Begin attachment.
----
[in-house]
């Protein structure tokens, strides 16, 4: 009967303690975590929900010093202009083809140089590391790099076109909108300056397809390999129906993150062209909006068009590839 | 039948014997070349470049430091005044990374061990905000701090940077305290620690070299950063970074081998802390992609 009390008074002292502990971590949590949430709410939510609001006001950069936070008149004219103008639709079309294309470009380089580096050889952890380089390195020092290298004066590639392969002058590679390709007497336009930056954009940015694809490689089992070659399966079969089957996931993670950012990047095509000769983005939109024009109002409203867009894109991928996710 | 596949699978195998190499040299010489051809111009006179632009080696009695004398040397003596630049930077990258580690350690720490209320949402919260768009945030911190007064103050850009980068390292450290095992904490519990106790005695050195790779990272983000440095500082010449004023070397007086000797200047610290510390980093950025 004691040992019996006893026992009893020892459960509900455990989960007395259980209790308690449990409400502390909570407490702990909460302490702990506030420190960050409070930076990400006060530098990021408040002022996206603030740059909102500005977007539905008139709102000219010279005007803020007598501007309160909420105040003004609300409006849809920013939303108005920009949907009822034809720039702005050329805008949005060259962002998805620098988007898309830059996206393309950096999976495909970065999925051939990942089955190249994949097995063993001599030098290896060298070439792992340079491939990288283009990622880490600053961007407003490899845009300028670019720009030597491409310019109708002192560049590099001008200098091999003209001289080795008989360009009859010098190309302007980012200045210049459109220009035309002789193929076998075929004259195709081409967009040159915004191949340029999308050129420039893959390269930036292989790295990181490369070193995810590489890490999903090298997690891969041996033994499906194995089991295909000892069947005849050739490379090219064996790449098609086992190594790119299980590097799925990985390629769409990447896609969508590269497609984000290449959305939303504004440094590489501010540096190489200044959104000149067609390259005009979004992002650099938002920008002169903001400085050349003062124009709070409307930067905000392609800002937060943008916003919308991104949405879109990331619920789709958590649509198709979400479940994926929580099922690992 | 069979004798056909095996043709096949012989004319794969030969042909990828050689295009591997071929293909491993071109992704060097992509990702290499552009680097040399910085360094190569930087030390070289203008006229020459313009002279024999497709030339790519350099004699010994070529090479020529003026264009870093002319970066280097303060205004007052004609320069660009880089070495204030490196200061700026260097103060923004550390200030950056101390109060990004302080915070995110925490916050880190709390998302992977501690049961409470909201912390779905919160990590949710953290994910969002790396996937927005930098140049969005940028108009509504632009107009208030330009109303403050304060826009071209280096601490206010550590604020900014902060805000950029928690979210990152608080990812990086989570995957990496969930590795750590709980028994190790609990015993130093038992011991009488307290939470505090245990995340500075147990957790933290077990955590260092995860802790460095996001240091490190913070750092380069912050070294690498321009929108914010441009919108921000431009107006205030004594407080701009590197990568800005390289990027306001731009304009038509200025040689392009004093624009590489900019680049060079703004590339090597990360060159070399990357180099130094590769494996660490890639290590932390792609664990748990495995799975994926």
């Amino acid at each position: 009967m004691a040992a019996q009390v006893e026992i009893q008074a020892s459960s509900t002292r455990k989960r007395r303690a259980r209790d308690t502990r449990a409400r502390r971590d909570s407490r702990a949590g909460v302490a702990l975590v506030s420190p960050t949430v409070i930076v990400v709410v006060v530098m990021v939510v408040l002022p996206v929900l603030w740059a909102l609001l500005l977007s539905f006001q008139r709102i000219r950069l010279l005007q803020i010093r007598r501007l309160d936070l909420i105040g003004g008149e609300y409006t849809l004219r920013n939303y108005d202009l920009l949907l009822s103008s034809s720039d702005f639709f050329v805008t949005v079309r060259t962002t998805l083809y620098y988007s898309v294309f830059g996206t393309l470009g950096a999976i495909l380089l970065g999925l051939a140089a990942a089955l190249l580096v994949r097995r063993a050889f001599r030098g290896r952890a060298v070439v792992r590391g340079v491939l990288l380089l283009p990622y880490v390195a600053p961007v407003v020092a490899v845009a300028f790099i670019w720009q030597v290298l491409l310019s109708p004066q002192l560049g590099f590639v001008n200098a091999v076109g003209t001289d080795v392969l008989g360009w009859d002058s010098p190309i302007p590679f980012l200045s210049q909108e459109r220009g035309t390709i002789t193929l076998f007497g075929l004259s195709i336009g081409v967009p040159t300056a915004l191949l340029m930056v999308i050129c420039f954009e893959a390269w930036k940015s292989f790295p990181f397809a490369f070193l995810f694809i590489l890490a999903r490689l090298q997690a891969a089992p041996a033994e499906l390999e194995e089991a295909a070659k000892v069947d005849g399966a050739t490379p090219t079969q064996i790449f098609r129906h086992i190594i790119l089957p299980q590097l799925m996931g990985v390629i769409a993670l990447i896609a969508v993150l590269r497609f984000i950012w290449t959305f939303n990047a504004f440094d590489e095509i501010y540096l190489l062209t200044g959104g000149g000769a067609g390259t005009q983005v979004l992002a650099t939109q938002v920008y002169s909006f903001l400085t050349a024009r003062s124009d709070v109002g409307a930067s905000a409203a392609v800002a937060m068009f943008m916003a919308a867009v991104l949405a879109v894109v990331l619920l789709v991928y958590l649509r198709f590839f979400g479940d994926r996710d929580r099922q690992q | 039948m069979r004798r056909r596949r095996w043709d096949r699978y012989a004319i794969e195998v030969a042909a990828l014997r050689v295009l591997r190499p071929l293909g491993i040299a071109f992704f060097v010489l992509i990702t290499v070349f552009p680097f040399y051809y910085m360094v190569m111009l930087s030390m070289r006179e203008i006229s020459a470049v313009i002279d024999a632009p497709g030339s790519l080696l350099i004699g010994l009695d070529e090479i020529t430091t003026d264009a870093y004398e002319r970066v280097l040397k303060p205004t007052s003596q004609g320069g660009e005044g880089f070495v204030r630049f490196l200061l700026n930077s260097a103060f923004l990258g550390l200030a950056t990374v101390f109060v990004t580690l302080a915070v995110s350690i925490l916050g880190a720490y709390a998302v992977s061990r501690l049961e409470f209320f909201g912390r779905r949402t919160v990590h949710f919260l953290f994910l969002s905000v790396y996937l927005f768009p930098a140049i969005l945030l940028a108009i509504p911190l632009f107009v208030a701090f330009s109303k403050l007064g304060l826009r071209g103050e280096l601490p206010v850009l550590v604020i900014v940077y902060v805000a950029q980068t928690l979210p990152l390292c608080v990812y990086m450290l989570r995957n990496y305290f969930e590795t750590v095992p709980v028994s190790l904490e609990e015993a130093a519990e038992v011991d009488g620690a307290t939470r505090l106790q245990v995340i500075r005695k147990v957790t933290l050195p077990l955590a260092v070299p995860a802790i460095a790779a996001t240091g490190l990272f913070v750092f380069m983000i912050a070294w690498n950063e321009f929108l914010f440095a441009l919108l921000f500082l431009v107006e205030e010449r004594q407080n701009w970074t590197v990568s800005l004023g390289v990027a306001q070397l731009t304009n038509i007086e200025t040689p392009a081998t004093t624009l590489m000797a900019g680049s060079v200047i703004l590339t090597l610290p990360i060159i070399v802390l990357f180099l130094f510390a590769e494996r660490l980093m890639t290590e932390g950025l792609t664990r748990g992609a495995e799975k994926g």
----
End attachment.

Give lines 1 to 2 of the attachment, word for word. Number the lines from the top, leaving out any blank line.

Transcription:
[in-house]
């Protein structure tokens, strides 16, 4: 009967303690975590929900010093202009083809140089590391790099076109909108300056397809390999129906993150062209909006068009590839 | 039948014997070349470049430091005044990374061990905000701090940077305290620690070299950063970074081998802390992609 009390008074002292502990971590949590949430709410939510609001006001950069936070008149004219103008639709079309294309470009380089580096050889952890380089390195020092290298004066590639392969002058590679390709007497336009930056954009940015694809490689089992070659399966079969089957996931993670950012990047095509000769983005939109024009109002409203867009894109991928996710 | 596949699978195998190499040299010489051809111009006179632009080696009695004398040397003596630049930077990258580690350690720490209320949402919260768009945030911190007064103050850009980068390292450290095992904490519990106790005695050195790779990272983000440095500082010449004023070397007086000797200047610290510390980093950025 004691040992019996006893026992009893020892459960509900455990989960007395259980209790308690449990409400502390909570407490702990909460302490702990506030420190960050409070930076990400006060530098990021408040002022996206603030740059909102500005977007539905008139709102000219010279005007803020007598501007309160909420105040003004609300409006849809920013939303108005920009949907009822034809720039702005050329805008949005060259962002998805620098988007898309830059996206393309950096999976495909970065999925051939990942089955190249994949097995063993001599030098290896060298070439792992340079491939990288283009990622880490600053961007407003490899845009300028670019720009030597491409310019109708002192560049590099001008200098091999003209001289080795008989360009009859010098190309302007980012200045210049459109220009035309002789193929076998075929004259195709081409967009040159915004191949340029999308050129420039893959390269930036292989790295990181490369070193995810590489890490999903090298997690891969041996033994499906194995089991295909000892069947005849050739490379090219064996790449098609086992190594790119299980590097799925990985390629769409990447896609969508590269497609984000290449959305939303504004440094590489501010540096190489200044959104000149067609390259005009979004992002650099938002920008002169903001400085050349003062124009709070409307930067905000392609800002937060943008916003919308991104949405879109990331619920789709958590649509198709979400479940994926929580099922690992 | 069979004798056909095996043709096949012989004319794969030969042909990828050689295009591997071929293909491993071109992704060097992509990702290499552009680097040399910085360094190569930087030390070289203008006229020459313009002279024999497709030339790519350099004699010994070529090479020529003026264009870093002319970066280097303060205004007052004609320069660009880089070495204030490196200061700026260097103060923004550390200030950056101390109060990004302080915070995110925490916050880190709390998302992977501690049961409470909201912390779905919160990590949710953290994910969002790396996937927005930098140049969005940028108009509504632009107009208030330009109303403050304060826009071209280096601490206010550590604020900014902060805000950029928690979210990152608080990812990086989570995957990496969930590795750590709980028994190790609990015993130093038992011991009488307290939470505090245990995340500075147990957790933290077990955590260092995860802790460095996001240091490190913070750092380069912050070294690498321009929108914010441009919108921000431009107006205030004594407080701009590197990568800005390289990027306001731009304009038509200025040689392009004093624009590489900019680049060079703004590339090597990360060159070399990357180099130094590769494996660490890639290590932390792609664990748990495995799975994926």